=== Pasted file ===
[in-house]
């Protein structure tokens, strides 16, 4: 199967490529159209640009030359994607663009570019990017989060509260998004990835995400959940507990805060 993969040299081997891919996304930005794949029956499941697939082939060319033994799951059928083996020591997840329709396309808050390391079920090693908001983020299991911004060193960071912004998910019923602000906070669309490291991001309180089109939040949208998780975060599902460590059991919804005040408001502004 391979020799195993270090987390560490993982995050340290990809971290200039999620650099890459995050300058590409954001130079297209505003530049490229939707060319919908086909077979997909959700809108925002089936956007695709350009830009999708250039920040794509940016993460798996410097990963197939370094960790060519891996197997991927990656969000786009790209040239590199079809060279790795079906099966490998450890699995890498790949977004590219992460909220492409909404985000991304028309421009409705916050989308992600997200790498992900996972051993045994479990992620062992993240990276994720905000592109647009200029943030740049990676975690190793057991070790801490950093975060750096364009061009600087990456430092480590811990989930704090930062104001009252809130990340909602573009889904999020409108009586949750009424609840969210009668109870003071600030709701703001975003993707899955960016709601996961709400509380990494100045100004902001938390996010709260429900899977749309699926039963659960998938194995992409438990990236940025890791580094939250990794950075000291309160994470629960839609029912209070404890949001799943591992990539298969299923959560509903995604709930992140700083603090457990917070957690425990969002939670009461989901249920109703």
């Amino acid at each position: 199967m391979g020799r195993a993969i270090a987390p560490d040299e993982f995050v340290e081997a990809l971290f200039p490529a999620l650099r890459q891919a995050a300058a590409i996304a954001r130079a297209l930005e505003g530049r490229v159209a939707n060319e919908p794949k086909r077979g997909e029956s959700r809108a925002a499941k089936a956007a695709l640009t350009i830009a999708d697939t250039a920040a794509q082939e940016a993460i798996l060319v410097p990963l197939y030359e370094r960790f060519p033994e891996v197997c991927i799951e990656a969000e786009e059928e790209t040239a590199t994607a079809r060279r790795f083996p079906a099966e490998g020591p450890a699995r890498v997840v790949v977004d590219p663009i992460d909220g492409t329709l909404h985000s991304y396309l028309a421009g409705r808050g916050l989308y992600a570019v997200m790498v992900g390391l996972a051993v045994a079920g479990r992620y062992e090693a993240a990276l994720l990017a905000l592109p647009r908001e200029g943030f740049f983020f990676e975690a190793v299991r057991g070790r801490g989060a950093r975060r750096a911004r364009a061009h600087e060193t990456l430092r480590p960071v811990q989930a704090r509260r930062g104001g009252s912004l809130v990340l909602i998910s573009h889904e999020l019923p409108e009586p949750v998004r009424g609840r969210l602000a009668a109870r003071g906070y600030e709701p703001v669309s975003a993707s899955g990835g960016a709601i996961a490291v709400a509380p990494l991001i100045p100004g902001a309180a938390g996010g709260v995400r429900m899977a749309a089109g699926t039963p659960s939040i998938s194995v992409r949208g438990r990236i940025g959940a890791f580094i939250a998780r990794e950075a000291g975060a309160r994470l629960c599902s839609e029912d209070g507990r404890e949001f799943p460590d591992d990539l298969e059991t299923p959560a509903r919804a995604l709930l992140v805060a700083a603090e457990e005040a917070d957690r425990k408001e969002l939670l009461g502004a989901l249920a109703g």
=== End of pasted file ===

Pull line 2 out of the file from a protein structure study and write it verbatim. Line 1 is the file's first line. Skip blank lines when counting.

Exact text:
């Protein structure tokens, strides 16, 4: 199967490529159209640009030359994607663009570019990017989060509260998004990835995400959940507990805060 993969040299081997891919996304930005794949029956499941697939082939060319033994799951059928083996020591997840329709396309808050390391079920090693908001983020299991911004060193960071912004998910019923602000906070669309490291991001309180089109939040949208998780975060599902460590059991919804005040408001502004 391979020799195993270090987390560490993982995050340290990809971290200039999620650099890459995050300058590409954001130079297209505003530049490229939707060319919908086909077979997909959700809108925002089936956007695709350009830009999708250039920040794509940016993460798996410097990963197939370094960790060519891996197997991927990656969000786009790209040239590199079809060279790795079906099966490998450890699995890498790949977004590219992460909220492409909404985000991304028309421009409705916050989308992600997200790498992900996972051993045994479990992620062992993240990276994720905000592109647009200029943030740049990676975690190793057991070790801490950093975060750096364009061009600087990456430092480590811990989930704090930062104001009252809130990340909602573009889904999020409108009586949750009424609840969210009668109870003071600030709701703001975003993707899955960016709601996961709400509380990494100045100004902001938390996010709260429900899977749309699926039963659960998938194995992409438990990236940025890791580094939250990794950075000291309160994470629960839609029912209070404890949001799943591992990539298969299923959560509903995604709930992140700083603090457990917070957690425990969002939670009461989901249920109703």